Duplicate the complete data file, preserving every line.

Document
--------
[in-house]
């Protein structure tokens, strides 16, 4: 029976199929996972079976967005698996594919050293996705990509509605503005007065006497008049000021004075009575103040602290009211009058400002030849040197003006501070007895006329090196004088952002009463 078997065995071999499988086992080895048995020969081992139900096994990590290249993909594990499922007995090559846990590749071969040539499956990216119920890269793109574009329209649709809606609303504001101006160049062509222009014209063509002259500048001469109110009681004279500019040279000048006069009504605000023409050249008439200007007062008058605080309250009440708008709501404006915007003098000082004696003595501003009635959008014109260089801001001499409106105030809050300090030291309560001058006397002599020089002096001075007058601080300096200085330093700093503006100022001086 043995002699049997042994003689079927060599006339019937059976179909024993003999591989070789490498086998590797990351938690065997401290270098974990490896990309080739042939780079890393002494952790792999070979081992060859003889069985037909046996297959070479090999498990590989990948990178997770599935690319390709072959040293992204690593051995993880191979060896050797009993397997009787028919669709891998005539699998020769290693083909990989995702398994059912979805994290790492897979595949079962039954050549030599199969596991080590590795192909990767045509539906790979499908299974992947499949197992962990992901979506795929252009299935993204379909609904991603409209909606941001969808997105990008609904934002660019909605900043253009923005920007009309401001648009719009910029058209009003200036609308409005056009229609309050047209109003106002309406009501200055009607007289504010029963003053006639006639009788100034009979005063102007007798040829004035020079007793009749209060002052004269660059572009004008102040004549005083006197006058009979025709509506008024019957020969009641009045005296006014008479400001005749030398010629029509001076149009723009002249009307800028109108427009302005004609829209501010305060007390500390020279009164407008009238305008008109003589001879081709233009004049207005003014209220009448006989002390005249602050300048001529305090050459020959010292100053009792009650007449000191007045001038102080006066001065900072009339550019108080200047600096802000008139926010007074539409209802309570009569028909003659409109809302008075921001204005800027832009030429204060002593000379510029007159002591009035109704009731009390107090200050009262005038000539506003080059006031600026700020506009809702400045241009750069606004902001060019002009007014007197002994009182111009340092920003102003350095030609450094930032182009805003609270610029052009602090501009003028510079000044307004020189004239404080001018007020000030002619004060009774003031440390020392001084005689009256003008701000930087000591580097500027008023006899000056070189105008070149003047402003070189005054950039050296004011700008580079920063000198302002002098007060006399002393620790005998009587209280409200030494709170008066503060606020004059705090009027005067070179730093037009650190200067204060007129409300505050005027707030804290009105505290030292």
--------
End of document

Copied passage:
[in-house]
């Protein structure tokens, strides 16, 4: 029976199929996972079976967005698996594919050293996705990509509605503005007065006497008049000021004075009575103040602290009211009058400002030849040197003006501070007895006329090196004088952002009463 078997065995071999499988086992080895048995020969081992139900096994990590290249993909594990499922007995090559846990590749071969040539499956990216119920890269793109574009329209649709809606609303504001101006160049062509222009014209063509002259500048001469109110009681004279500019040279000048006069009504605000023409050249008439200007007062008058605080309250009440708008709501404006915007003098000082004696003595501003009635959008014109260089801001001499409106105030809050300090030291309560001058006397002599020089002096001075007058601080300096200085330093700093503006100022001086 043995002699049997042994003689079927060599006339019937059976179909024993003999591989070789490498086998590797990351938690065997401290270098974990490896990309080739042939780079890393002494952790792999070979081992060859003889069985037909046996297959070479090999498990590989990948990178997770599935690319390709072959040293992204690593051995993880191979060896050797009993397997009787028919669709891998005539699998020769290693083909990989995702398994059912979805994290790492897979595949079962039954050549030599199969596991080590590795192909990767045509539906790979499908299974992947499949197992962990992901979506795929252009299935993204379909609904991603409209909606941001969808997105990008609904934002660019909605900043253009923005920007009309401001648009719009910029058209009003200036609308409005056009229609309050047209109003106002309406009501200055009607007289504010029963003053006639006639009788100034009979005063102007007798040829004035020079007793009749209060002052004269660059572009004008102040004549005083006197006058009979025709509506008024019957020969009641009045005296006014008479400001005749030398010629029509001076149009723009002249009307800028109108427009302005004609829209501010305060007390500390020279009164407008009238305008008109003589001879081709233009004049207005003014209220009448006989002390005249602050300048001529305090050459020959010292100053009792009650007449000191007045001038102080006066001065900072009339550019108080200047600096802000008139926010007074539409209802309570009569028909003659409109809302008075921001204005800027832009030429204060002593000379510029007159002591009035109704009731009390107090200050009262005038000539506003080059006031600026700020506009809702400045241009750069606004902001060019002009007014007197002994009182111009340092920003102003350095030609450094930032182009805003609270610029052009602090501009003028510079000044307004020189004239404080001018007020000030002619004060009774003031440390020392001084005689009256003008701000930087000591580097500027008023006899000056070189105008070149003047402003070189005054950039050296004011700008580079920063000198302002002098007060006399002393620790005998009587209280409200030494709170008066503060606020004059705090009027005067070179730093037009650190200067204060007129409300505050005027707030804290009105505290030292």